I've got a computer set up in the basement of our house and it connects via Wi-Fi to a router I've got set up on the ground floor. Now the signal seems to be strong enough, but there are times when pages fail to load, videos fail to buffer properly and even file transfers from PCs on the upper floor take forever and then end up failing. I get on average 2-3 bars out of 5 according to XP but I notice that the "Speed" label in the XP Wireless connection status page fluctuates from 11-54 Mbps constantly which, I've read, is a sign that the signal is low quality or weak (can anyone confirm that?).

I scoured the web for info on DIY wifi boosters and found this, but all of the applications seem to be focused on outdoor usage. Would this type of antenna be suitable for boosting signal indoors, with plenty of thick concrete walls and furniture to get by? I'm thinking of building a simple one out of a wok I've got lying around and then pointing it in the direction of the router, and I'm imagining that the effect would be akin to cupping your hand around your ear in order to hear someone speaking to you over some background noise, but is that even an accurate analogy?

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  • I guess you have eliminated the wired choice? If you could get a cable run to the basement you could have a wifi access point there. – Paul Nov 5 '11 at 4:42
  • Wired isn't an option. The layout of the house from basement to router wouldn't make it practical. I've taken a look at some of the solutions listed in the first link, I don't think they'll work either. My router is a TP-LINK WR740N which is listed as WIP in dd-wrt's supported device list, so using custom firmware is out of the question. Secondly, parabolic reflectors seem to be OK but wouldn't putting them on the AP restrict it's usage to one direction only? I've got PC's on all sides of the AP and wouldn't want to increase performance for one at the cost of the others. – Enrico Tuvera Jr Nov 5 '11 at 14:43
  • Have you thought about using powerline as backbone for a second hotspot? – Jens Erat Nov 6 '11 at 1:21

How good is the signal on the ceiling of the basement?

I am thinking you could mount a wireless WDS access point as physically near to the upstairs wifi as possible, perhaps even moving the upstairs one to accommodate it. If you can get a wireless repeater (WDS) to get a good signal, then no need for any diy antenna solutions.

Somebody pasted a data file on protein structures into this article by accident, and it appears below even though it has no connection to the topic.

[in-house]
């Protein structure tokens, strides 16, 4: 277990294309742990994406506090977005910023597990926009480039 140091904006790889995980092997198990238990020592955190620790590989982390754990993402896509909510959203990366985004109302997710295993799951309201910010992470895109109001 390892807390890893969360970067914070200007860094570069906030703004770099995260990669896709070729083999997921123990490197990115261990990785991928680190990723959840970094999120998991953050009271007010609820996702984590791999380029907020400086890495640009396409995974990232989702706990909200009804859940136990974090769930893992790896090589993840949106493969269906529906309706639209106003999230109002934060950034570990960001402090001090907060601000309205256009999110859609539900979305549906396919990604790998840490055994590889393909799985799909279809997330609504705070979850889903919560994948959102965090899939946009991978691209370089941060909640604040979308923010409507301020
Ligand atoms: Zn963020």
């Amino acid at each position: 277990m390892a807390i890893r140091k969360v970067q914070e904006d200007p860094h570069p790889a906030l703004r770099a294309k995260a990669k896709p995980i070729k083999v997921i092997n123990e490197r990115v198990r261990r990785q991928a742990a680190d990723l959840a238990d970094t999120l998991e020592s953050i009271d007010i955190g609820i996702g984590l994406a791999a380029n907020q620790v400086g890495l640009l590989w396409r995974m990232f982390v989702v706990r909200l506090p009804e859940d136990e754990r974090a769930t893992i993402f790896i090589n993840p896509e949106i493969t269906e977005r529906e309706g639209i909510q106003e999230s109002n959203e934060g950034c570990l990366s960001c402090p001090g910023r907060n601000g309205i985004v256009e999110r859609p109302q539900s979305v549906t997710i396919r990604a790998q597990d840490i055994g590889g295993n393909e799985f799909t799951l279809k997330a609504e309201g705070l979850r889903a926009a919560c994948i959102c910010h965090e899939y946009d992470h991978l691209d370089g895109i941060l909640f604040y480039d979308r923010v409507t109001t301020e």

• "on the ceiling"? What do you mean by that? – Enrico Tuvera Jr Nov 5 '11 at 14:58
  • The ceiling of the basement, which I imagined to be the nearest place to the router upstairs from the basement. If you could mount a WDS wireless repeater on the ceiling, perhaps near the stairs wherever the signal is strongest, you may not need a different antenna solution. – Paul Nov 5 '11 at 22:43
  • Ah. I see now, the thing is the basement isn't really directly underneath the floor the router is on. If you imagine yourself standing next to the router, the basement would be one floor below and to the northeast somewhat. – Enrico Tuvera Jr Nov 7 '11 at 1:52

Have you tried reorienting the antenna(e) on your router so that they point horizontally rather than vertically? The vertical orientation is optimized for a single-floor layout, and the radiation off the ends of the antenna(e) is minimal compared to the radiation from the "face".

  • Haven't thought of that one, I'll try it when I get the chance, would tipping the antenna sideways affect computers on the same floor as the router? – Enrico Tuvera Jr Nov 7 '11 at 1:50
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    The signal radiates out in a sort of increasing cylinder from the antenna. If the antenna is tipped flat then the weakest signal will be off the end of the antenna and 180 degrees opposite that. The signal will be equally strong at points around the antenna. So ideally you should orient the antenna so that a perpendicular line drawn from the the antenna more or less points at computers on the same floor, if you're going to set it flat to radiate up and down. – Daniel R Hicks Nov 7 '11 at 4:21

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